OTTAWA: The Canadian government has signed new deals with pharmaceutical firms Pfizer Canada and Moderna (Germany’s BioNTech SE) to secure millions of doses in 2021 of their coronavirus vaccine candidates that each company is currently developing.
Minister of Public Services and Procurement Minister Anita Anand made the announcement on Wednesday morning. “We are increasingly focused on the next stage of our recovery, including preparing Canada for mass vaccinations,” said Anand in a press conference, stressing the need to diversify supply chains.
“Today we are taking an important step forward. The contracts reflect the requirement for Health Canada approval, and in particular, once that has occurred, we are expecting deliveries, if all goes well, in 2021,” Anand said.
Innovation and Economic Development Minister Navdeep Bains added at the press conference that the government will also be injecting more funding into both vaccine research as well as research into treatments in the form of a new task force.
“Until we can immunize all Canadians, we must also focus on treatments for those who contract the virus,” said Bains, adding no decision has been made on whether any vaccine would be mandatory.
Financial details of the agreement were not disclosed, but the terms were based on the timing of delivery and the volume of doses.
As requested by the Government of Canada, deliveries of the vaccine candidate are planned for over the course of 2021. Bains unveiled the members of the COVID-19 Vaccine Task Force, who are advising the Government on how best to support vaccine research in Canada and help ensure Canadian leadership in vaccine development, related bio-manufacturing and international partnerships to secure access for Canadians to safe and effective products.
The Vaccine Task Force includes vaccine and immunology experts, as well as industry leaders with a proven ability in developing and commercializing vaccines. The co-chairs are
Joanne Langley, Head of Infectious Diseases at the IWK Health Centre in Halifax and Professor in the Department of Community Health and Epidemiology at Dalhousie University, and J.
Mark Lievonen, former President of Sanofi Pasteur Limited in Canada. Task Force members have reviewed vaccine and bio-manufacturing applications from domestic candidates for which it has provided advice to the ministers of ISED and Health on the most promising options aimed at providing Canadians with safe, effective vaccines as soon as possible,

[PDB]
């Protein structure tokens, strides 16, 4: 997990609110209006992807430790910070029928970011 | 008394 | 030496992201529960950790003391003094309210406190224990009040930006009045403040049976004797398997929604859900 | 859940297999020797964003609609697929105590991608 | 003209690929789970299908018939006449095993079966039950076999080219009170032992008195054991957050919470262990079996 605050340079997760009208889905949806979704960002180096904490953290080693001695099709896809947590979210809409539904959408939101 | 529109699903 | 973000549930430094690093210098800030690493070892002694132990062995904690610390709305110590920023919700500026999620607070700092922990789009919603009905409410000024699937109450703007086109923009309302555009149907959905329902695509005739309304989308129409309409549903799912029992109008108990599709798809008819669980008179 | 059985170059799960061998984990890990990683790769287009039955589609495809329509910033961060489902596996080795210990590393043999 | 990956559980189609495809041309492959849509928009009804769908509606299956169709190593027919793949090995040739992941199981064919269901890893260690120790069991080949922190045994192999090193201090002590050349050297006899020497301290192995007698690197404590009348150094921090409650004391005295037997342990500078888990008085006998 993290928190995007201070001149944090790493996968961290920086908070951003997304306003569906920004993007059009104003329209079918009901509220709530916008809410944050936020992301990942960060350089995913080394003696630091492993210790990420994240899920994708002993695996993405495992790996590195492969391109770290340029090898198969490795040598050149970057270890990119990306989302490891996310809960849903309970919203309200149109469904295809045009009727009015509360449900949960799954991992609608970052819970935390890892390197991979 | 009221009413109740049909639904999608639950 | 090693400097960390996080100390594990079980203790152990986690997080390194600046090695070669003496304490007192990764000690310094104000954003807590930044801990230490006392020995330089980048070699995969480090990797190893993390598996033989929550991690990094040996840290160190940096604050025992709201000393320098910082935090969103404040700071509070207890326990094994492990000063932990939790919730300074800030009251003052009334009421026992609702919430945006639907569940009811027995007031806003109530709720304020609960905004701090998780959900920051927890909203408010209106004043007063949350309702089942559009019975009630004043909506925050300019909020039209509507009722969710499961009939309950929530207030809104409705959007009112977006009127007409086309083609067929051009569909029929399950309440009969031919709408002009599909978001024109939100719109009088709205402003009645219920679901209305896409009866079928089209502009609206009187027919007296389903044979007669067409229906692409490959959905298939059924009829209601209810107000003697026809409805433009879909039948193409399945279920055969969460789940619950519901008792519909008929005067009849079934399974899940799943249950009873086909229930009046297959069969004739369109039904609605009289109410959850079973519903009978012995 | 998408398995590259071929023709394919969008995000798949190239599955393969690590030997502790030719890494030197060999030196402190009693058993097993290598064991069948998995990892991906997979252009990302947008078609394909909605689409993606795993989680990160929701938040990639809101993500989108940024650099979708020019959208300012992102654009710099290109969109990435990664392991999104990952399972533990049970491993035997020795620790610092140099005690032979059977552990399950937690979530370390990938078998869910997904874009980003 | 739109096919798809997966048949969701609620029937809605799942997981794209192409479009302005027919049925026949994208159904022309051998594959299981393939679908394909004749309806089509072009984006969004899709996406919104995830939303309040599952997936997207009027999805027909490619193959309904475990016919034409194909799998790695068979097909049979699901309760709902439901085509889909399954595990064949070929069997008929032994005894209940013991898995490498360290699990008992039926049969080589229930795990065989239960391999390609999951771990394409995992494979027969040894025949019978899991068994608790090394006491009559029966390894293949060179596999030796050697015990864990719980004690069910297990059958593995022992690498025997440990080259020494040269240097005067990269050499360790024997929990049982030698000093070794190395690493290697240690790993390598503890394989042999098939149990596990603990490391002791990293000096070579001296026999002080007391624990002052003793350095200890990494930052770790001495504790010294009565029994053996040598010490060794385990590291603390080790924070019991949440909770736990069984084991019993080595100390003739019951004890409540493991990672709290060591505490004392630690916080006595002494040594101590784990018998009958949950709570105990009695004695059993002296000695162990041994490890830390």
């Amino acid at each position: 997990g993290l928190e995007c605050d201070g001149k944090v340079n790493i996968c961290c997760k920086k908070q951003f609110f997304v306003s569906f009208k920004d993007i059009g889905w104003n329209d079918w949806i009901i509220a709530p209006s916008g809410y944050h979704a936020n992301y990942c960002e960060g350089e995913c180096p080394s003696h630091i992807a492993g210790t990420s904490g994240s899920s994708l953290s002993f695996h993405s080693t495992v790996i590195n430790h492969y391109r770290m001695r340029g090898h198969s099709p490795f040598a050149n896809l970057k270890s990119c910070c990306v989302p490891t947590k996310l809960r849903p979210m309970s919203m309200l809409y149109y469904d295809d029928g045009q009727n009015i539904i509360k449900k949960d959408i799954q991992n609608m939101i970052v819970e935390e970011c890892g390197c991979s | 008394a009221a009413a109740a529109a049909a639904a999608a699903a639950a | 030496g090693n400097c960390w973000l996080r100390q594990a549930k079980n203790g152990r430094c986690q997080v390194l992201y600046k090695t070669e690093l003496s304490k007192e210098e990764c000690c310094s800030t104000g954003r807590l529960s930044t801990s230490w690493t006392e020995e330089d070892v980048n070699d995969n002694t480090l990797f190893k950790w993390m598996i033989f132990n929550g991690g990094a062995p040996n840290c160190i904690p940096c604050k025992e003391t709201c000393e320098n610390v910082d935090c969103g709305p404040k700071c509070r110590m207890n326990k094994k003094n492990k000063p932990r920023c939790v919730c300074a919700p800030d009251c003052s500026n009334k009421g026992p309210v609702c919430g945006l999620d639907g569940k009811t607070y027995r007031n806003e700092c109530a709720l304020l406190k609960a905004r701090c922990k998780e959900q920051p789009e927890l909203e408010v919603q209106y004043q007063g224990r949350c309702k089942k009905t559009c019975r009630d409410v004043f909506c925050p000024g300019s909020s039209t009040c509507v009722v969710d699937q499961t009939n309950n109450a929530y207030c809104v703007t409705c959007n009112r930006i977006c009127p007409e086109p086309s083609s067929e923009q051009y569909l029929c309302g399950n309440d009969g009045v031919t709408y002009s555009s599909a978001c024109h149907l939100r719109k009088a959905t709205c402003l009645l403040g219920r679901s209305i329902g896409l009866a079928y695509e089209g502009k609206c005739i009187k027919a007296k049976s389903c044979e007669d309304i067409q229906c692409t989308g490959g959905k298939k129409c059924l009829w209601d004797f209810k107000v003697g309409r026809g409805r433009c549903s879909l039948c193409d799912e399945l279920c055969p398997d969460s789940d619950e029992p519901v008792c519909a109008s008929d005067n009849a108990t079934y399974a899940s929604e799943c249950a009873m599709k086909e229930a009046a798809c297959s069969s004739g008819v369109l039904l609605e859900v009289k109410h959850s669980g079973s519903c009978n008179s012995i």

as well as a robust manufacturing sector to increase secure access to vaccine production.
The Task Force has also provided scientific and technical advice to the government on a
portfolio of leading international vaccine candidates.
Minister Anand announced that the Government entered into the two agreements following the careful review and recommendation of the COVID-19 Vaccine Task Force.
Pfizer will supply its BNT162 mRNA-based vaccine candidate, while Moderna will provide its mRNA-1273 vaccine candidate. All potential vaccines will require Health Canada regulatory approval prior to being used to vaccinate Canadians. Active negotiations with other potential vaccine suppliers are also under way.
The Government is negotiating and signing agreements with a number of leading pharmaceutical companies to establish a guaranteed supply base of potential vaccine candidates.
“We continue to be committed to partnering with the Canadian government to help fight this pandemic and are pleased with their collaborative approach to addressing a national COVID-19 immunization strategy with public health officials,” said Cole C. Pinnow, President, Pfizer Canada.
“In the face of this global health crisis, Pfizer’s purpose – breakthroughs that change patients’ lives – has taken on an even greater urgency,” said Albert Bourla, Chairman and CEO, Pfizer. “We’re harnessing our scientific expertise.”
“Our teams are working diligently to advance the lead product candidate through clinical development in order to seek regulatory review as early as October. At the same time, Pfizer and BioNTech continue to scale up manufacturing capacities to be able to produce up to 100m doses in 2020 and more than one billion doses in 2021,” said Sean Marett, Chief Business and Chief Commercial Officer at BioNTech.
Recently, two of the companies’ four investigational vaccine candidates – BNT162b1 and
BNT162b2 – received Fast Track designation from the U.S. Food and Drug Administration (FDA).
This designation was granted based on preliminary data from Phase 1/2 studies that are currently ongoing in the United States and Germany as well as animal immunogenicity studies.
Assuming clinical success, Pfizer and BioNTech are on track to seek regulatory review for
BNT162b2 as early as October 2020 and, if regulatory authorization or approval is obtained, plan to supply up to 100 million doses worldwide by the end of 2020 and approximately 1.3 billion doses by the end of 2021.
Ottawa is also extended support of more than $3 million for Nova Scotia-based IMV Inc. to
advance clinical development of its vaccine candidate for the prevention of COVID-19.
The Vaccine Task Force will be in place for at least twelve months, and the Therapeutics Task Force for at least six months, subject to extension at the discretion of the Government
of Canada. Both task forces meet regularly as needed.